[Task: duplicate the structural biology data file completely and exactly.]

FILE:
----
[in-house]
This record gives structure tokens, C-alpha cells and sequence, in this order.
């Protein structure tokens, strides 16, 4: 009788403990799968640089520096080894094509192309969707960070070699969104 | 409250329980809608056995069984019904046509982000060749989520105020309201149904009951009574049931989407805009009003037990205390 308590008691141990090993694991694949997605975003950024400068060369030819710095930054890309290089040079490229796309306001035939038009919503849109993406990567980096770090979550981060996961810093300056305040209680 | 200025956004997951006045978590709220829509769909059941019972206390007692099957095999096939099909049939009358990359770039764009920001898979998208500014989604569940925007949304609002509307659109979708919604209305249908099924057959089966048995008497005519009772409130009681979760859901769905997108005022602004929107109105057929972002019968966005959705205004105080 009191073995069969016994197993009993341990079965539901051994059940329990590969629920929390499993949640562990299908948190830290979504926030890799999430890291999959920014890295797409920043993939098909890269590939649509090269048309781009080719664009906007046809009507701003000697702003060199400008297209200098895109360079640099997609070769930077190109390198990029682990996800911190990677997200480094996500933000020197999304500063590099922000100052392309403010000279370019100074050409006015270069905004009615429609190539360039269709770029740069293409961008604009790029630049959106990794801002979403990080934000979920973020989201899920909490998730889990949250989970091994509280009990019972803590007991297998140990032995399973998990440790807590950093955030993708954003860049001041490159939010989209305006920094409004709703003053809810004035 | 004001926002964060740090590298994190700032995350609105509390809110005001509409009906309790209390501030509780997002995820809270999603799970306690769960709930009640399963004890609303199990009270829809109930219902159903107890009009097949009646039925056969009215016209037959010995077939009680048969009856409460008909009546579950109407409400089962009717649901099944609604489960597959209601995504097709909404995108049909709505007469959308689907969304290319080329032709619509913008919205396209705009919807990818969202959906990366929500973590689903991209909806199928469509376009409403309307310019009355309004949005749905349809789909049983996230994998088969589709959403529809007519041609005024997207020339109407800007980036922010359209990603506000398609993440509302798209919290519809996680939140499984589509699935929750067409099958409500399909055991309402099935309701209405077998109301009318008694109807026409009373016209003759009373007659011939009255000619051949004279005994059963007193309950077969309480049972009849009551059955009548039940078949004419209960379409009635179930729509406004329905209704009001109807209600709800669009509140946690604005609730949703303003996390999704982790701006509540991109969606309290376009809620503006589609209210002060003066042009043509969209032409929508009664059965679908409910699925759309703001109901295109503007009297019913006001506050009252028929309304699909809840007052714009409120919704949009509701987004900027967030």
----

[in-house]
This record gives structure tokens, C-alpha cells and sequence, in this order.
């Protein structure tokens, strides 16, 4: 009788403990799968640089520096080894094509192309969707960070070699969104 | 409250329980809608056995069984019904046509982000060749989520105020309201149904009951009574049931989407805009009003037990205390 308590008691141990090993694991694949997605975003950024400068060369030819710095930054890309290089040079490229796309306001035939038009919503849109993406990567980096770090979550981060996961810093300056305040209680 | 200025956004997951006045978590709220829509769909059941019972206390007692099957095999096939099909049939009358990359770039764009920001898979998208500014989604569940925007949304609002509307659109979708919604209305249908099924057959089966048995008497005519009772409130009681979760859901769905997108005022602004929107109105057929972002019968966005959705205004105080 009191073995069969016994197993009993341990079965539901051994059940329990590969629920929390499993949640562990299908948190830290979504926030890799999430890291999959920014890295797409920043993939098909890269590939649509090269048309781009080719664009906007046809009507701003000697702003060199400008297209200098895109360079640099997609070769930077190109390198990029682990996800911190990677997200480094996500933000020197999304500063590099922000100052392309403010000279370019100074050409006015270069905004009615429609190539360039269709770029740069293409961008604009790029630049959106990794801002979403990080934000979920973020989201899920909490998730889990949250989970091994509280009990019972803590007991297998140990032995399973998990440790807590950093955030993708954003860049001041490159939010989209305006920094409004709703003053809810004035 | 004001926002964060740090590298994190700032995350609105509390809110005001509409009906309790209390501030509780997002995820809270999603799970306690769960709930009640399963004890609303199990009270829809109930219902159903107890009009097949009646039925056969009215016209037959010995077939009680048969009856409460008909009546579950109407409400089962009717649901099944609604489960597959209601995504097709909404995108049909709505007469959308689907969304290319080329032709619509913008919205396209705009919807990818969202959906990366929500973590689903991209909806199928469509376009409403309307310019009355309004949005749905349809789909049983996230994998088969589709959403529809007519041609005024997207020339109407800007980036922010359209990603506000398609993440509302798209919290519809996680939140499984589509699935929750067409099958409500399909055991309402099935309701209405077998109301009318008694109807026409009373016209003759009373007659011939009255000619051949004279005994059963007193309950077969309480049972009849009551059955009548039940078949004419209960379409009635179930729509406004329905209704009001109807209600709800669009509140946690604005609730949703303003996390999704982790701006509540991109969606309290376009809620503006589609209210002060003066042009043509969209032409929508009664059965679908409910699925759309703001109901295109503007009297019913006001506050009252028929309304699909809840007052714009409120919704949009509701987004900027967030």